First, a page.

2

What makes them unique as compared to the ERC20? Is it the owner's address as included in the form of token id? So what makes them unique is the historical chain of addresses attached to it?

3

As you can see for example in this implementation, ERC721 contracts keep track of an owner (identified by its address) for each single token (identified by its token ID, a 256 bit number):

mapping (uint256 => address) internal tokenOwner;

Consequently, to transfer a token, a sender, a receiver, and the ID of the token to be transferred have to be provided:

function transferFrom(address _from, address _to, uint256 _tokenId) public canTransfer(_tokenId) {
    ...

    removeTokenFrom(_from, _tokenId);
    addTokenTo(_to, _tokenId);

    ...
}

For comparison, the corresponding lines of this ERC20 implementation look like this:

mapping(address => uint256) balances;

function transfer(address _to, uint256 _value) public returns (bool) {
    ...

    balances[msg.sender] = balances[msg.sender].sub(_value);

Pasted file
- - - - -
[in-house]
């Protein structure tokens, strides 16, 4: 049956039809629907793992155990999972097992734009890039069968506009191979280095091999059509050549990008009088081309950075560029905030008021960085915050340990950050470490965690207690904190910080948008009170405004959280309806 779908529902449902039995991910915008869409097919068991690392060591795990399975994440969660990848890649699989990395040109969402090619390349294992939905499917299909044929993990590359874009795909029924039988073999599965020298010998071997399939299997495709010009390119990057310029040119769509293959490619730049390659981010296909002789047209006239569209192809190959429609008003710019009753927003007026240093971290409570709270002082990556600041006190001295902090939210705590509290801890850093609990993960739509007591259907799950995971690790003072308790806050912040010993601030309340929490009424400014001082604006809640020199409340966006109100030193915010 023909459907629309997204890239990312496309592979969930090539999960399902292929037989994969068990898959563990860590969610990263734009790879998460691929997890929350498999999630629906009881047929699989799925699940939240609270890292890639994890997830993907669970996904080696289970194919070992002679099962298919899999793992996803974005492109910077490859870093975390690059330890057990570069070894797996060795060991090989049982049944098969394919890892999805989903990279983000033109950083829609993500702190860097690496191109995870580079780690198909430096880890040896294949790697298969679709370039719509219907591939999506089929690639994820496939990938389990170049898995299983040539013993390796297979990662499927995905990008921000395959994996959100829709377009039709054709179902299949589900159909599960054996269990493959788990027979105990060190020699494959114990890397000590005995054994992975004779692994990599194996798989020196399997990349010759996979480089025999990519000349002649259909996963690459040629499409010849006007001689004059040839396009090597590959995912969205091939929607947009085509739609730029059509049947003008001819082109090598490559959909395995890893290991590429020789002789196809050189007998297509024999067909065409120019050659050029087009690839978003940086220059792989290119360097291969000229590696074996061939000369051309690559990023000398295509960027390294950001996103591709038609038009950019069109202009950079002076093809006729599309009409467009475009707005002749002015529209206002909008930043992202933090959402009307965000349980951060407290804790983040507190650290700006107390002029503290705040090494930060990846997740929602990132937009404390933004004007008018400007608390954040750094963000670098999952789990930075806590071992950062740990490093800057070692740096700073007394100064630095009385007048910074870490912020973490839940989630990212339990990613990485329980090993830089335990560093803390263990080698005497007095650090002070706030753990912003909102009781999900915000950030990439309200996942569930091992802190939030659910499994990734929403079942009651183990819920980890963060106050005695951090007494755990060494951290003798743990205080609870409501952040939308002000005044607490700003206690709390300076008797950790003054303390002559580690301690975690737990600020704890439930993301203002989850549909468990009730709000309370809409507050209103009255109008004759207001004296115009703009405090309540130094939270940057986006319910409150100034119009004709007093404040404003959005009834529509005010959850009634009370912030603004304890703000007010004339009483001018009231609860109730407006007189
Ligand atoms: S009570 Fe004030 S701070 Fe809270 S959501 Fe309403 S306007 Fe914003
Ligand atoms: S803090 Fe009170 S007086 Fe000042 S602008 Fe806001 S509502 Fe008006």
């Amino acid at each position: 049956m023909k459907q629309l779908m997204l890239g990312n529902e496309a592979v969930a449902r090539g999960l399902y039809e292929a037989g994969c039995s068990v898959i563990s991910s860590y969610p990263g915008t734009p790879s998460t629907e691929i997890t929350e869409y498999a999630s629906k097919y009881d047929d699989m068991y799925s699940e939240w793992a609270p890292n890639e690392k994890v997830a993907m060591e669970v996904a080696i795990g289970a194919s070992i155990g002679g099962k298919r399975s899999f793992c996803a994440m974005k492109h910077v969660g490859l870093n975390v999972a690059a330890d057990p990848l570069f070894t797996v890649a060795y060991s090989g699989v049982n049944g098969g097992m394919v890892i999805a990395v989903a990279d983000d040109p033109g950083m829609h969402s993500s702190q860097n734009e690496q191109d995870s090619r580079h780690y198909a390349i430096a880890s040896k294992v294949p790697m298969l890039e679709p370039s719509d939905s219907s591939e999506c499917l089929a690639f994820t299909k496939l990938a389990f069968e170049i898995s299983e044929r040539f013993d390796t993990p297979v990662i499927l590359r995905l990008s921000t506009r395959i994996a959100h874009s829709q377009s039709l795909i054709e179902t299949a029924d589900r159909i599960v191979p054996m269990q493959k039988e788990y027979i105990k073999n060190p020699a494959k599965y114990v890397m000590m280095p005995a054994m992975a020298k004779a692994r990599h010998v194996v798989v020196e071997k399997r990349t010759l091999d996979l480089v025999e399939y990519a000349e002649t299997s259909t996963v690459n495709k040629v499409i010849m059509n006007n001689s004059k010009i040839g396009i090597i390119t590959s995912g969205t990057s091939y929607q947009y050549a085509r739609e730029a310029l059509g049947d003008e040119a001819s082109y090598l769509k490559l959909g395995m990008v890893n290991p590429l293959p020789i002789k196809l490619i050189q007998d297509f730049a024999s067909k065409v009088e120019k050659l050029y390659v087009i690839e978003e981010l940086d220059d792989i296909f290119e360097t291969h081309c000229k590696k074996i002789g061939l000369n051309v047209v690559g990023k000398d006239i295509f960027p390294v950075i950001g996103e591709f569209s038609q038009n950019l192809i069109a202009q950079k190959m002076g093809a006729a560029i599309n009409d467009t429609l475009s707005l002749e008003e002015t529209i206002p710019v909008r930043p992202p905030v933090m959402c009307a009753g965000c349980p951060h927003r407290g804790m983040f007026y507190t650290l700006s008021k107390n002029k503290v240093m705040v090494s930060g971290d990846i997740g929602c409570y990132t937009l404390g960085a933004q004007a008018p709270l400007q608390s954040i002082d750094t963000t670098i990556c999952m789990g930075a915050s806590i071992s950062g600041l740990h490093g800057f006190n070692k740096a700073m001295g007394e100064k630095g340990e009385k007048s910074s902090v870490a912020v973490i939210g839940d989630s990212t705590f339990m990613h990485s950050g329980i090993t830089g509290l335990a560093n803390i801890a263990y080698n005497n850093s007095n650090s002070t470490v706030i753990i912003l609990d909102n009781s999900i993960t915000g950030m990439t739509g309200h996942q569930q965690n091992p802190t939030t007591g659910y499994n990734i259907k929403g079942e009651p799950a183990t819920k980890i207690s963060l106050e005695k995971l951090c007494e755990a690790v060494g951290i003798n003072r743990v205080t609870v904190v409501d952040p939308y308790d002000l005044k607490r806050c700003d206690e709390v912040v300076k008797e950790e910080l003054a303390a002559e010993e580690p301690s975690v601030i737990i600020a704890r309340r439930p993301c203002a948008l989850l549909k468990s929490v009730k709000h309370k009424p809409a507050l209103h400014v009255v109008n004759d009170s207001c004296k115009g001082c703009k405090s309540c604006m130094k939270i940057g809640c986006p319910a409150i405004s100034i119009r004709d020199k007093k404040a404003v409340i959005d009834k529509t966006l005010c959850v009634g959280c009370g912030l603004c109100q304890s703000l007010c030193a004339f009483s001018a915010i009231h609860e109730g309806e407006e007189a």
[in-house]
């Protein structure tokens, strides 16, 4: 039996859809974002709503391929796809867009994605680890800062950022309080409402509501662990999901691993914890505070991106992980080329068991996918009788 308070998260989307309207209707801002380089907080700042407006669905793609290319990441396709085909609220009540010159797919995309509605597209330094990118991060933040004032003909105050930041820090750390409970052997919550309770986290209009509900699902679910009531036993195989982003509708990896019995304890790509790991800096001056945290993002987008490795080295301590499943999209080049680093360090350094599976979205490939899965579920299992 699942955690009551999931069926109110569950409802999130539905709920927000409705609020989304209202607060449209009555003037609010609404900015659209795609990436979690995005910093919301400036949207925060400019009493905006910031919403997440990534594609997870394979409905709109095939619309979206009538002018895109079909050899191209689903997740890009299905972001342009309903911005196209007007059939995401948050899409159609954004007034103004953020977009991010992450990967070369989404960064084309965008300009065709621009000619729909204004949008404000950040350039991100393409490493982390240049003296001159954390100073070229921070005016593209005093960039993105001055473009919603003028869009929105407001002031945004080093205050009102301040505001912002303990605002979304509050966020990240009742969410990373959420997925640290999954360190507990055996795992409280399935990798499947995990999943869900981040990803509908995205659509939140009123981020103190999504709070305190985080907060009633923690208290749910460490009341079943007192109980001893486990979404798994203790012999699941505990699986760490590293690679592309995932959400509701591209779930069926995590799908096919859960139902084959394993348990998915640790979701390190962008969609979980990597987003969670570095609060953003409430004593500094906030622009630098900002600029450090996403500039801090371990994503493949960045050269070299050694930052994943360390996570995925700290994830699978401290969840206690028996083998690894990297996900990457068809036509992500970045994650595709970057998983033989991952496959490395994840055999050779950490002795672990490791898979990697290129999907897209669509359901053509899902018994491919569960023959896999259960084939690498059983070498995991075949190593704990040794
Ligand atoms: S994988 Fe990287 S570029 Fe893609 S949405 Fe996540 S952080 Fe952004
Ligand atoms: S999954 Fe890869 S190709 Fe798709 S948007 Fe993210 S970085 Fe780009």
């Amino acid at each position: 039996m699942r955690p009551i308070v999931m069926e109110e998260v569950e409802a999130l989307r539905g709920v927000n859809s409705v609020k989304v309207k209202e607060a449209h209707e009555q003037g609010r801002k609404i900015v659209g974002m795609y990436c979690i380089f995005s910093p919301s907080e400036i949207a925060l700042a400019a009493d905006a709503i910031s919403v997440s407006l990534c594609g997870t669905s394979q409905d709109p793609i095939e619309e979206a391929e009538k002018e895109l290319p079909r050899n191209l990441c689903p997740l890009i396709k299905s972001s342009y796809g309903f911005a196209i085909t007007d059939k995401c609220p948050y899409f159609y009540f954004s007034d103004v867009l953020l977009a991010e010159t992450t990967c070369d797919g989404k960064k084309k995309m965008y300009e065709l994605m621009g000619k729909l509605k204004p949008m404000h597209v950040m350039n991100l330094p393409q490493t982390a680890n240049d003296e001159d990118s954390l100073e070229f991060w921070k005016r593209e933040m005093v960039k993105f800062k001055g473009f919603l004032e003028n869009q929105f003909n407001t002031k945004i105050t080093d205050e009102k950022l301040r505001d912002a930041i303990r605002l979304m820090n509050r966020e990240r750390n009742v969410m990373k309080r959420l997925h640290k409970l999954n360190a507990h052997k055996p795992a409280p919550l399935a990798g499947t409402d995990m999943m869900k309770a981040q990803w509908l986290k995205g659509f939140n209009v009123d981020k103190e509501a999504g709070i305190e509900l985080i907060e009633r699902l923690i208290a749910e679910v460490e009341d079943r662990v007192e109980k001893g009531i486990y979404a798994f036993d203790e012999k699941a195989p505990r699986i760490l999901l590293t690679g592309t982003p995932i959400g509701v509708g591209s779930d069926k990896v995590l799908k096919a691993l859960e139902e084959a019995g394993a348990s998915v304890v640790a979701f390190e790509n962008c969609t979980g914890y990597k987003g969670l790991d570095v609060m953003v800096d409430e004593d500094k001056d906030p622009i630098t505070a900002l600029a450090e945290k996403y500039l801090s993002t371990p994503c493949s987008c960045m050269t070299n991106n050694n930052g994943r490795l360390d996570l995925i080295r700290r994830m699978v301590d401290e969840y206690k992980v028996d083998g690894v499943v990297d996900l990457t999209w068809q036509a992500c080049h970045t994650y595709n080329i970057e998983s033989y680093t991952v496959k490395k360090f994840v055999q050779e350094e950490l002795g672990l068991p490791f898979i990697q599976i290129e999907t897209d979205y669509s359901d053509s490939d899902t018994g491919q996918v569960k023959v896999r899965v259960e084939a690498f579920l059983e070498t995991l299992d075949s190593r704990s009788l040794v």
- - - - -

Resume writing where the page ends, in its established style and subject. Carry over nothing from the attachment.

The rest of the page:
balances[_to] = balances[_to].add(_value);

    ...
}

So here, there are no identifiable tokens, but for each user a balance is stored which is increased or decreased by a value. Transfers from different sources simply add up and it's impossible to distinguish them afterwards.

  • Just one more question, how is this token ID generated? There is no token ID for the ERC20 tokens? – Danny Apr 20 '18 at 6:21
1

The ERC-721 Standard explains the requirements of an ERC-721 token.

Each token has its own unique token ID, which never changes throughout the life of the token. Any given token can only belong to one person at a time, and tokens are transferred individually. Your token contract should keep track of who owns which specific tokens at any givevn time.

Tokens may have other metadata attached to them, depending on your needs.

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